Out of all the holiday feasts, Thanksgiving Dinner is the one I tend to do most traditionally. I’m almost giddy just thinking about it. I’ve already gotten a start on the preparations. If you are just getting started, and looking for some new traditions at your house, I’m happy to share my favorites.
Thanksgiving Dinner: The Menu
I enjoy trying out new flavors and new recipes. Therefore, I don’t think it is critical to serve the same Thanksgiving Dinner that I enjoyed as a kid. For one thing, we have gluten allergies in our house, and that automatically requires some adjustments. Additionally, I love to show off my “gourmet” side on the holidays. So, our menu this year looks like this:
Before Dinner Munchies
- Veggie tray with dip
- Olives (green and black)
- Pickles (sweet & dill)
- Turkey (smoked outside if the weather’s nice enough)
- Mashed Potatoes & Gravy
- Sauteed Green Beans with prosciutto
- Whiskey Glazed Sweet Potatoes
- Pumpkin Pie
- Addition pie or dessert yet to be decided
The turkey is the centerpiece of Thanksgiving Dinner. I’m treating my guests to a home grown turkey this year, courtesy of my brother and sister-in-law in Minnesota. As the centerpiece, your turkey should be of the best quality you can get. If you are buying a frozen turkey from the grocery store, check to make sure that it hasn’t been injected with any kind of solutions to maintain moisture. These solutions add unnecessary salt to your turkey meat.
There are other options for getting fresh, or small farm raised turkey’s. If you are fortunate to live somewhere that has small chain grocery stores, like Sprouts Farmer’s Market, you can order fresh turkey’s that can be picked up on the day of your choosing. Other options for finding small farm raised turkeys could include your local Food Co-op, Farmer’s Market or Natural Food Stores. While, you probably won’t get your small farm raised turkey for 59 cents per pound, the extra you might have to pay is well worth it in taste and quality.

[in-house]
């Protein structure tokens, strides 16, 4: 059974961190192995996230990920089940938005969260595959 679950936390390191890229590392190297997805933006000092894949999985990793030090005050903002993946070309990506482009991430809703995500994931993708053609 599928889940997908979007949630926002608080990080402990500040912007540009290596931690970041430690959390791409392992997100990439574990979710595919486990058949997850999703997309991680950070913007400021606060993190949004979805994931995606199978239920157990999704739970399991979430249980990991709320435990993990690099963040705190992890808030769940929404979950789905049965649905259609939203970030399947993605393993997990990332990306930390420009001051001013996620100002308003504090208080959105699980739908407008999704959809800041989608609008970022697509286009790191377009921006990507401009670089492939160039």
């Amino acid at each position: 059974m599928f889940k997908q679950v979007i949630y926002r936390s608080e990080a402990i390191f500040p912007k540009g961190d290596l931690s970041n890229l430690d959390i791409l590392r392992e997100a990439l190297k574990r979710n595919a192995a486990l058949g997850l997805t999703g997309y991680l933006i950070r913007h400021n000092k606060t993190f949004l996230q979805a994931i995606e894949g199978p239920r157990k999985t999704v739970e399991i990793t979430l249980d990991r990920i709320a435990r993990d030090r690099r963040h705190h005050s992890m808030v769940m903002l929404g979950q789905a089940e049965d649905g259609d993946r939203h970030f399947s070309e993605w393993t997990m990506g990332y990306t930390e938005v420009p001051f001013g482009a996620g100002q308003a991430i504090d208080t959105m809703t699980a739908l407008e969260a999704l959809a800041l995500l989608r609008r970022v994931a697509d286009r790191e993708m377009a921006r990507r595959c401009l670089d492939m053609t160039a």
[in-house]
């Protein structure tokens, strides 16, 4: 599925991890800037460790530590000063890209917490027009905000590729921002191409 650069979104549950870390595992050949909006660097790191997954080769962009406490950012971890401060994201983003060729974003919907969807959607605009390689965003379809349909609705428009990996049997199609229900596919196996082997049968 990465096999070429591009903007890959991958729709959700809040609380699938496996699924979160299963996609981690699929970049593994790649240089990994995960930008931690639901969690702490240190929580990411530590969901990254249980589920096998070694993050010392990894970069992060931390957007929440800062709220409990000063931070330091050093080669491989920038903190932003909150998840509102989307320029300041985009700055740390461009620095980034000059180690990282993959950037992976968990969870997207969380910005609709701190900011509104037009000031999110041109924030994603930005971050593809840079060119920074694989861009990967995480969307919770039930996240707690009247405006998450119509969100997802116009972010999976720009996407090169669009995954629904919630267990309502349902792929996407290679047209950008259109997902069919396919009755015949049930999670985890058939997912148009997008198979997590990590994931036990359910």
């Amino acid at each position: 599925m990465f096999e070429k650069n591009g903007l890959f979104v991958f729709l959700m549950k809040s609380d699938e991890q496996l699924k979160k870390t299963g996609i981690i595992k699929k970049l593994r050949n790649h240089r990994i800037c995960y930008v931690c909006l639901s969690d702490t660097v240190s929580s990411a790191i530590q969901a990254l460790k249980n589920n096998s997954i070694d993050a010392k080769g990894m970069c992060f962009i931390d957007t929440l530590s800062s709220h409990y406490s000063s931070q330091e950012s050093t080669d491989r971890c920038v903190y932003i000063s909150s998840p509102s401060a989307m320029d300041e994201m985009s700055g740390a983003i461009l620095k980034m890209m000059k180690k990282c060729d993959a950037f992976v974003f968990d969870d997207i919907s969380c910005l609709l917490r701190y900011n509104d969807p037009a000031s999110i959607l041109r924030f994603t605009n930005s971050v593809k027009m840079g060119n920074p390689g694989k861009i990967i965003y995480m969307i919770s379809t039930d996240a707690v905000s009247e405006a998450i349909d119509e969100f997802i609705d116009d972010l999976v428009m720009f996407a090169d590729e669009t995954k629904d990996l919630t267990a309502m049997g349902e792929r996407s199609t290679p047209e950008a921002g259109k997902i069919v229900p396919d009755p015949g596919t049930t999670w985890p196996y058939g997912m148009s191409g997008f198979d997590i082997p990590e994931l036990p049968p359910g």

Ways To Cook The Turkey
The most common way to cook a turkey is in the oven, in a roaster. I prefer a roaster that has a lid, to help keep moisture in. I am aware that they can be hard to find. However, there are other ways to keep your turkey from drying out. You can put a little herbed butter between the skin and the breast meat, or even add a couple of slices of uncooked bacon. Most importantly, you need to baste the turkey, on a very regular basis, once the juices start flowing.
One of our favorite ways to cook the turkey is to smoke it. The smoky flavor is divine, plus it means that the cooking is done outside and I can use the oven for other things. Additionally, you could use a turkey fryer (please oh please do not burn anyone or anything!).
I have always made my own stuffing. I start with some dried bread (Gluten Free), add in a little presoaked wild rice, some cooked breakfast sausage, finely diced apple and celery, herbs, salt & pepper, melted butter and a little chicken stock to provide some moisture. If we cook the turkey in the oven, I like to cook the stuffing inside the bird. I think it gives the stuffing a more well rounded flavor. In return, the stuffing seems to help the turkey retain some of it’s moisture.